Comparison of palonosetron and granisetron in triplet antiemetic therapy in nonmetastatic breast cancer patients receiving high emetogenic chemotherapy: a multicenter, prospective, and observational study


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Araz M., Karaagac M., Korkmaz L., KORAL L. , İNCİ F., Beypinar I., ...More

CANCER CHEMOTHERAPY AND PHARMACOLOGY, vol.83, no.6, pp.1091-1097, 2019 (Journal Indexed in SCI) identifier identifier identifier

  • Publication Type: Article / Article
  • Volume: 83 Issue: 6
  • Publication Date: 2019
  • Doi Number: 10.1007/s00280-019-03831-4
  • Title of Journal : CANCER CHEMOTHERAPY AND PHARMACOLOGY
  • Page Numbers: pp.1091-1097
  • Keywords: Breast cancer, Granisetron, High emetogenic chemotherapy, Palonosetron, Triplet antiemetic, PHASE-III TRIAL, INDUCED NAUSEA, DOUBLE-BLIND, RECEPTOR ANTAGONISTS, PREVENTION, EFFICACY, ONDANSETRON, METAANALYSIS, REGIMEN, SAFETY

Abstract

PURPOSE:

We aimed to investigate the efficacy of 0.25 mg dose of palonosetron and granisetron in triplet antiemetic prophylaxis in breast cancer patients receiving HEC.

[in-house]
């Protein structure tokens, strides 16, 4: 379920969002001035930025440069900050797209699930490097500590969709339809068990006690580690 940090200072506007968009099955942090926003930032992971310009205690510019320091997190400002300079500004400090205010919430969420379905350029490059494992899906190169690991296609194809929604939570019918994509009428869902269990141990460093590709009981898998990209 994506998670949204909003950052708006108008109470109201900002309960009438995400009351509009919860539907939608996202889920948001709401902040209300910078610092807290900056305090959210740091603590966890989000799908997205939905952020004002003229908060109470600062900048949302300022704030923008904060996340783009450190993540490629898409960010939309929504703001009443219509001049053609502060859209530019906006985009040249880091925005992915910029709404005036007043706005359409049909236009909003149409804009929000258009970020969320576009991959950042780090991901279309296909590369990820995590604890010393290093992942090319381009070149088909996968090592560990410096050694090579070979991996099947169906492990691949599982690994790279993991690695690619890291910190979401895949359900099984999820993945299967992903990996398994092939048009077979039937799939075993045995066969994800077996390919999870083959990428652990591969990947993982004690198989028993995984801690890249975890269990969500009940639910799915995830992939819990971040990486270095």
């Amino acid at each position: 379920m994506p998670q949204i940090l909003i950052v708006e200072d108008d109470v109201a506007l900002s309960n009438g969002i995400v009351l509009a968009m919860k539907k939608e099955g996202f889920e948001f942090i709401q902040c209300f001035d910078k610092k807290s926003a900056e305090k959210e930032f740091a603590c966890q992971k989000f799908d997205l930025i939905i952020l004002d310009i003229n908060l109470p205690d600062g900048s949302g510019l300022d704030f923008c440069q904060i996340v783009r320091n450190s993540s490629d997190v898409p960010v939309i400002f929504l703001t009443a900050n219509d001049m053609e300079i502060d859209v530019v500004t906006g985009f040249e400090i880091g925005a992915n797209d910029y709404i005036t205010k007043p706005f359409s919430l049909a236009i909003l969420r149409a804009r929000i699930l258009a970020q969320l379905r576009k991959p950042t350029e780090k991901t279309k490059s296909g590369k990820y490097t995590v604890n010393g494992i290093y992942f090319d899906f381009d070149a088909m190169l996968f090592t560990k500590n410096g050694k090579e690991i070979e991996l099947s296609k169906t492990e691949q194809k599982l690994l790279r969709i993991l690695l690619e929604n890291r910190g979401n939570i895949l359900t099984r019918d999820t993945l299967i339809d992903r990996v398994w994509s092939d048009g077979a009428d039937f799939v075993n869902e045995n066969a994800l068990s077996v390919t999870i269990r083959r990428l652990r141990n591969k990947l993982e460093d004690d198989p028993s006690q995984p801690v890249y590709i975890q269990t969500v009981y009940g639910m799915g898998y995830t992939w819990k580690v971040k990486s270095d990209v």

PurposeWe aimed to investigate the efficacy of 0.25mg dose of palonosetron and granisetron in triplet antiemetic prophylaxis in breast cancer patients receiving HEC.MethodsPatients with nonmetastatic breast cancer who received HEC [doxorubicin or epirubicin plus cyclophosphamide (AC/EC)] were enrolled in the study. The prophylactic triplet antiemetic regimens were used according to the doctor's preference during the first cycle of HEC as intravenous dexamethasone and palonosetron 0.25mg or granisetron 3mg on day 1 as well as oral aprepitant (125mg on day 1 and 80mg on days 2 and 3).The primary endpoint was complete response rate (CR) on acute and delayed chemotherapy-induced nausea and vomiting (CINV), separately.ResultsA total of 118 female patients were included in the study. Patients received AC (83%), EC (3%), and dose-dense AC (14%) as adjuvant (88%) or neoadjuvant (12%). The majority of patients received palonosetron (59%) containing antiemetic treatment. The CR rate on acute and delayed vomiting was very high and not statistically different in both of the arms (acute 87% vs. 96%, p=0.089; delayed 90% vs. 92%, p=0.489), respectively. Nevertheless, the CR rate on either acute or delayed nausea was lower than vomiting (acute 51% vs. 51%; delayed 38% vs. 29%, p=0.203; respectively).ConclusionsThis is the second study that compared a 0.25mg dose of palonosetron with first-generation setron in triplet antiemetic prophylaxis in cancer patients receiving HEC. We could not find meaningful statistical differences between two arms, regarding CR rate on acute and delayed CINV.